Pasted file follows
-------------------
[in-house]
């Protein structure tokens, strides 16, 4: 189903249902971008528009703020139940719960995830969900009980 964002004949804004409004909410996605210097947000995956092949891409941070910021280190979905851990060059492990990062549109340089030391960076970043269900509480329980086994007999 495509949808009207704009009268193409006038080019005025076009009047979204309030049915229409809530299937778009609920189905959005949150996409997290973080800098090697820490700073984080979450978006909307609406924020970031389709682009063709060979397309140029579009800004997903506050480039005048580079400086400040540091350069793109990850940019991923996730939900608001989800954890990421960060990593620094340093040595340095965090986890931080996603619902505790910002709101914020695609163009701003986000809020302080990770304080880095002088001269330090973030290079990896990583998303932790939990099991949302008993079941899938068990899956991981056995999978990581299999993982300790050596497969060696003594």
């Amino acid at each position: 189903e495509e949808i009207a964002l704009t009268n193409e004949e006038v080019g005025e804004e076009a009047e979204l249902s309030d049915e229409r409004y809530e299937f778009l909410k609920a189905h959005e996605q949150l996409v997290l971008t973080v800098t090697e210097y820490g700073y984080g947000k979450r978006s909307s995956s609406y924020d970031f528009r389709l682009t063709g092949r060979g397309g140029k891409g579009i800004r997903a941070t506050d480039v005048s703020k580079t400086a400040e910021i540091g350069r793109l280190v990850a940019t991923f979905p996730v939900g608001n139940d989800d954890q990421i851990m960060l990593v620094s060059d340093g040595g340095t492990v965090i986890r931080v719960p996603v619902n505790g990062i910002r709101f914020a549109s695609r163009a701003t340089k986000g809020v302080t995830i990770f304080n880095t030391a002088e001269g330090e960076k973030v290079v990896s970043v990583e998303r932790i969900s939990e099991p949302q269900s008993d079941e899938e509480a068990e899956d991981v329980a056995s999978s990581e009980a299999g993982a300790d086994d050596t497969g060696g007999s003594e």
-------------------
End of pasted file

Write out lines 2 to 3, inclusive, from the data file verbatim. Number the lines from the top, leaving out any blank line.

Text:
């Protein structure tokens, strides 16, 4: 189903249902971008528009703020139940719960995830969900009980 964002004949804004409004909410996605210097947000995956092949891409941070910021280190979905851990060059492990990062549109340089030391960076970043269900509480329980086994007999 495509949808009207704009009268193409006038080019005025076009009047979204309030049915229409809530299937778009609920189905959005949150996409997290973080800098090697820490700073984080979450978006909307609406924020970031389709682009063709060979397309140029579009800004997903506050480039005048580079400086400040540091350069793109990850940019991923996730939900608001989800954890990421960060990593620094340093040595340095965090986890931080996603619902505790910002709101914020695609163009701003986000809020302080990770304080880095002088001269330090973030290079990896990583998303932790939990099991949302008993079941899938068990899956991981056995999978990581299999993982300790050596497969060696003594």
């Amino acid at each position: 189903e495509e949808i009207a964002l704009t009268n193409e004949e006038v080019g005025e804004e076009a009047e979204l249902s309030d049915e229409r409004y809530e299937f778009l909410k609920a189905h959005e996605q949150l996409v997290l971008t973080v800098t090697e210097y820490g700073y984080g947000k979450r978006s909307s995956s609406y924020d970031f528009r389709l682009t063709g092949r060979g397309g140029k891409g579009i800004r997903a941070t506050d480039v005048s703020k580079t400086a400040e910021i540091g350069r793109l280190v990850a940019t991923f979905p996730v939900g608001n139940d989800d954890q990421i851990m960060l990593v620094s060059d340093g040595g340095t492990v965090i986890r931080v719960p996603v619902n505790g990062i910002r709101f914020a549109s695609r163009a701003t340089k986000g809020v302080t995830i990770f304080n880095t030391a002088e001269g330090e960076k973030v290079v990896s970043v990583e998303r932790i969900s939990e099991p949302q269900s008993d079941e899938e509480a068990e899956d991981v329980a056995s999978s990581e009980a299999g993982a300790d086994d050596t497969g060696g007999s003594e």